Conservationists angered by efforts to “gut” Europe’s future farm policy are banking on the full European Parliament to protect the environmental standards proposed by the European Commission.
With the full Parliament due to vote on the Common Agricultural Policy (CAP) the night of 12 March, environmental campaigners hope for a change of course after the Parliament’s agriculture committee and the EU Council both backed changes to weaken some of the Commission’s ‘greening’ proposals.
It will be the first time the Parliament has a vote in shaping the CAP and the EU's overall spending under reforms introduced by the Lisbon Treaty in 2009.
A senior EU official accused national leaders and the agriculture committee of “opening the door for light-green measures, or green washing” of the CAP and said “the vote in the plenary will be decisive.” The official, speaking on condition of anonymity after last week’s budget summit, is not directly involved in the agriculture negotiations.
Sébastien Godinot, an economist in the WWF European Policy Office, also said the agriculture committee’s CAP amendments replace mandates with optional measures and exemptions that would undermine environmental laws.
“They used the excuse of simplification to gut cross-compliance, replacing the Commission’s simple measures with options that undermine environmental protections,” Godinot said at a Brussels conference on the CAP held by WWF and the European Policy Centre, a think-tank.
“In terms of democracy … is it right that [members] of the agricultural committee have almost alone decided about 40% of the EU budget – almost €400 billion?” Godinot asked.
Exemptions for small farmers
Bowing to pressure from farmers’ organisations and some EU members states, the committee voted to exempt small farms from the so-called greening rules, as well as growers who meet individual member states’ environmental certification programmes.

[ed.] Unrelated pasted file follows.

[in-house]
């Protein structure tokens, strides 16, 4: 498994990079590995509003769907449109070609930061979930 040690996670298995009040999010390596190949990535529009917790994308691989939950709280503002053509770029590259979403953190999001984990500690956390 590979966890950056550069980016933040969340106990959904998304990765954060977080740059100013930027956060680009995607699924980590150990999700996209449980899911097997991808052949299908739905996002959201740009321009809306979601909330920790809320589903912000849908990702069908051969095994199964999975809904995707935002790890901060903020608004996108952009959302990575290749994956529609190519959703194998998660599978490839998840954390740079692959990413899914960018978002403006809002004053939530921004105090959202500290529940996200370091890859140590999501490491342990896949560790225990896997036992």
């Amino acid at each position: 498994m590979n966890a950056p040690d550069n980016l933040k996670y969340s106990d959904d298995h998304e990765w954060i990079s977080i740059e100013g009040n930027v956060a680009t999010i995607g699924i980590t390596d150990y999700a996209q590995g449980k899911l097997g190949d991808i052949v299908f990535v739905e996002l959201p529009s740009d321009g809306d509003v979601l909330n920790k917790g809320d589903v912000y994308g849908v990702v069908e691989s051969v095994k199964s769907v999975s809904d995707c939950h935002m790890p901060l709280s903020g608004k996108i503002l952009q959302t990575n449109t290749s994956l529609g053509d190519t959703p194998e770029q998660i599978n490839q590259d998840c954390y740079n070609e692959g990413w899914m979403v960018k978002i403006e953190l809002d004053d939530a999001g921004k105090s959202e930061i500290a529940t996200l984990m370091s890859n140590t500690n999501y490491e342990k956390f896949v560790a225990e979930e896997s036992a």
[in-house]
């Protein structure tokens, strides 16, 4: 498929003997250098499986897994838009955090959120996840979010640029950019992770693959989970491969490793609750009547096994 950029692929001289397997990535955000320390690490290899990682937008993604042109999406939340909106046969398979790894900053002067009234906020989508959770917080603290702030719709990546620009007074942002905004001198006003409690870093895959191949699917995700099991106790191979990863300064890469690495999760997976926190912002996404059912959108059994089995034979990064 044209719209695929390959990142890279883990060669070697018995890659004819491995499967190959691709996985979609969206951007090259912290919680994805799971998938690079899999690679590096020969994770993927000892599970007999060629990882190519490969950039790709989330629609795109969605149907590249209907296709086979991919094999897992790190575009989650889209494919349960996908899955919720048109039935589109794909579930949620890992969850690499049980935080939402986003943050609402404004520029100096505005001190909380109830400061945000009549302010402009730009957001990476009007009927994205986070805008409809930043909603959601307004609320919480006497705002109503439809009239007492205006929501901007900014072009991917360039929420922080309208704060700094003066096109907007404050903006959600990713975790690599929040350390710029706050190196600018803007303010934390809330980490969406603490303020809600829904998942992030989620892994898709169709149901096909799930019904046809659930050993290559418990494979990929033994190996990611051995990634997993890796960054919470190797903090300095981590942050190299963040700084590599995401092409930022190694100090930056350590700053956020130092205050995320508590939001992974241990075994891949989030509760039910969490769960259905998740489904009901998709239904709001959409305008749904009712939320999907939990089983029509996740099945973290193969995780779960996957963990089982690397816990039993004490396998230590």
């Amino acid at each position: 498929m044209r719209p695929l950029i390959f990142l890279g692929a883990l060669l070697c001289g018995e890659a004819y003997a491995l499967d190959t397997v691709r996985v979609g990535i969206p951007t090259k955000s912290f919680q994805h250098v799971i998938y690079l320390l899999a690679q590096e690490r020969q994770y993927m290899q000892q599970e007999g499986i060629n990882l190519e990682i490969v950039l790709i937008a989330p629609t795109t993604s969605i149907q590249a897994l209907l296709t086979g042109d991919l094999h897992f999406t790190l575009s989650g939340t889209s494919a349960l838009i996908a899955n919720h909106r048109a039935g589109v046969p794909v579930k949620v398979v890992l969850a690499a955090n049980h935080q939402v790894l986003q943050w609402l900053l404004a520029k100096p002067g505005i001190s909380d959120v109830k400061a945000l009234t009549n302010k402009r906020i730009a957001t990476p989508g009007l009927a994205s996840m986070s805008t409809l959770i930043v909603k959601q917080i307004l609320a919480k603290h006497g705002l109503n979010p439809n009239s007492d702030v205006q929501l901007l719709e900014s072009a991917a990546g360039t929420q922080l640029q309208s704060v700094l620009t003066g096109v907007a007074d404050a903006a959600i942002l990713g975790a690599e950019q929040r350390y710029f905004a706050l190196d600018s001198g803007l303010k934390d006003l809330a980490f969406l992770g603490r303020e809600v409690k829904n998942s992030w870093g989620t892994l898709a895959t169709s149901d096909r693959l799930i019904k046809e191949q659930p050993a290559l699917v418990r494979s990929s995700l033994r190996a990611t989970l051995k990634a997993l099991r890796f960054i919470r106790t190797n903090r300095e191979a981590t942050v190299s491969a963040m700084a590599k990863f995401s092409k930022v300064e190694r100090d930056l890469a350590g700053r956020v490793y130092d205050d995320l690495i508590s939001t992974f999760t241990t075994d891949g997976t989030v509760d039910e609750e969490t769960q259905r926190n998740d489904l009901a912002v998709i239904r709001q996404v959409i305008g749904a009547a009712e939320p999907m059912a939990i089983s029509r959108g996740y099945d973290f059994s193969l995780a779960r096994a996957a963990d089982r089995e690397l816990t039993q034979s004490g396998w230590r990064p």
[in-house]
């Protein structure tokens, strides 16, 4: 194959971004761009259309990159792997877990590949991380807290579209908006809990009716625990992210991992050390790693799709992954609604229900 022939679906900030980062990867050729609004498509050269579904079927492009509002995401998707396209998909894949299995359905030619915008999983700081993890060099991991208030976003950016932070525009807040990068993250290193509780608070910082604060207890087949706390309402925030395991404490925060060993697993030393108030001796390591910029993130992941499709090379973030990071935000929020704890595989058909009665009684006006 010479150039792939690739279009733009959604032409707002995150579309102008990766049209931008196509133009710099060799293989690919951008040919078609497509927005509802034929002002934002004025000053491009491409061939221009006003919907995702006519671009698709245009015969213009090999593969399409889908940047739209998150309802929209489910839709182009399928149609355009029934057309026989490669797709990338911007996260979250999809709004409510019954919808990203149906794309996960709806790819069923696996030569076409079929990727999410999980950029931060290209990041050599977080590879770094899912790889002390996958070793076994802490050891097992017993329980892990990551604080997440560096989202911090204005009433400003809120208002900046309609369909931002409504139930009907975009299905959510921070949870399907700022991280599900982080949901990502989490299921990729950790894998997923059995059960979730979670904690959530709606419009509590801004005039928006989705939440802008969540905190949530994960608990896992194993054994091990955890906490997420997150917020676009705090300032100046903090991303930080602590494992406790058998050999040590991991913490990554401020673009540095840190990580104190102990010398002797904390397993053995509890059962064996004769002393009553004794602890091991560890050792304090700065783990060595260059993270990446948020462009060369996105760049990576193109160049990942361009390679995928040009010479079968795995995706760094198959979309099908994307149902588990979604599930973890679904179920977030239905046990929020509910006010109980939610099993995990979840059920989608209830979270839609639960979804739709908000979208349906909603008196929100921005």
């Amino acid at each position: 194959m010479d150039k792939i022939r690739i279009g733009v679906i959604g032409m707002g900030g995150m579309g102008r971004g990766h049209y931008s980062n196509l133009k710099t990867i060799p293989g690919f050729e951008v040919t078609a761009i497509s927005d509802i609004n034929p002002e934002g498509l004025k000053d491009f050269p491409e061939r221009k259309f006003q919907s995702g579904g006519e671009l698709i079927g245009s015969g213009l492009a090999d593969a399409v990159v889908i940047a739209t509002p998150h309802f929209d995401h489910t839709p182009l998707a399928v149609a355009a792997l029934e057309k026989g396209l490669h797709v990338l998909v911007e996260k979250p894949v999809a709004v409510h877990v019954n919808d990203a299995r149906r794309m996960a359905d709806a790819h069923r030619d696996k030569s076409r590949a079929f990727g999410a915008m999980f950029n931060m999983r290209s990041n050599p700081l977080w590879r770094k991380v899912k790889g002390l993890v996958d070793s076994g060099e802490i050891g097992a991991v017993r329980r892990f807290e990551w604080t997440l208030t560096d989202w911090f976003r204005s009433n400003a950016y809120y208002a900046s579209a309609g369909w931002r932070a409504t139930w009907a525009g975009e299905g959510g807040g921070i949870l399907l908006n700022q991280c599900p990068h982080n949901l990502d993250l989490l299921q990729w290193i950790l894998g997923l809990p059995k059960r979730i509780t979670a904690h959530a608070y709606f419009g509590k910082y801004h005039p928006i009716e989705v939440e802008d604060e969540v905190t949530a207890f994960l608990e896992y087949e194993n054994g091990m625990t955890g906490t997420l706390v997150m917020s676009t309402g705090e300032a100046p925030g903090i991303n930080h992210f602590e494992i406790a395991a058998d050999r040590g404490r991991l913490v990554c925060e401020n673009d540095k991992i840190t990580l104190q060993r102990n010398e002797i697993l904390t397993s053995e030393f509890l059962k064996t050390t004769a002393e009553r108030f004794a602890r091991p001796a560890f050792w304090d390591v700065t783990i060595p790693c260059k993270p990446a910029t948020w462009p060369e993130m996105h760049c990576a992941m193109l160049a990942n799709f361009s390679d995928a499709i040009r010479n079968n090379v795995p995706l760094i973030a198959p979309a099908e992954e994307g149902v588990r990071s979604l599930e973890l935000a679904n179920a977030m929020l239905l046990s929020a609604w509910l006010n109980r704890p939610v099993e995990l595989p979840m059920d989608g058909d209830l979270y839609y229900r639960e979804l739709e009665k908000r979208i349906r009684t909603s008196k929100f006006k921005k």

Under amendments adopted by the committee, farmers with less than 10 hectares of cultivatable land will be exempt and those with 10 to 30 hectares can apply for exemptions. According to the Parliament, the exemptions will apply to 82% of the EU’s farmers.
The Commission had recommended that only organic farmers should be exempt from greening schemes.
First proposed in October 2011, the 2014-2020 CAP sought to strengthen environmental protections through mandatory standards for nearly all EU farmers. The proposals included a controversial provision to link 30% of direct payments to compliance with ‘greening’ measures, and preserve at least 7% of their land for ‘ecological focus areas’.
Although environmentalist first attacked the proposals as too timid, they now prefer the EU executive’s draft to the draft that emerged from a marathon agriculture committee session in January.
Agriculture Commissioner Dacian Ciolo? has defended the proposals as fair to farmers and environmentally responsible.
In a commentary published by EURACTIV on Wednesday (13 February), Ciolo? called the greening measures “of key importance to keeping a good balance within agricultural ecosystems. They play an important role for the good management of water, fertilizers and pesticides, for fighting erosion and biodiversity loss, and for preserving natural landscapes. The CAP must take them into account and help protect them.”
Farming groups, however, had urged lawmakers to make the proposal more flexible, for example by replacing mandatory greening measures with options, allowing farmers to opt out entirely and reducing the amount of land reserved for buffers.
They argued that high food prices and concern about future food insecurity was not the time for policies that could remove land from production or discourage farmers from expansion.
A diet for the CAP
At the same time, the farmers’ organisations fought – unsuccessfully – against reductions in CAP spending for 2014-2020.
On 8 February, EU leaders agreed to an austerity budget that will cut overall agriculture and natural resources budget by 11.3%, from €420 billion for 2007-13 to €373 billion for the next seven years. Farm support payments would fall from €337 billion to €278 billion, down17.5%.
Even with the cuts, the CAP will remain the EU’s largest single programme.
Besides presenting a draft budget, EU leaders also proposed, for the first time, allowing member states the authorities to shift money from CAP’s fund for rural development to the much larger direct payments budget to give a further assist to farmers.
Environmentalists fear this will take funding away from the CAP’s much smaller Pillar 2 that provides financing for rural development and conservation programmes.
“If the European Parliament really wants a more modern EU budget, it should seek to protect and increase rural development spending through a corresponding reduction in direct payments in the forthcoming negotiations with the Council,” Alan Matthews, an emeritus professor of European agricultural policy at Trinity College Dublin, told the Brussels conference.
Direct payments to farmers, or Pillar 1 of the CAP, account for more than 70% of the farm budget.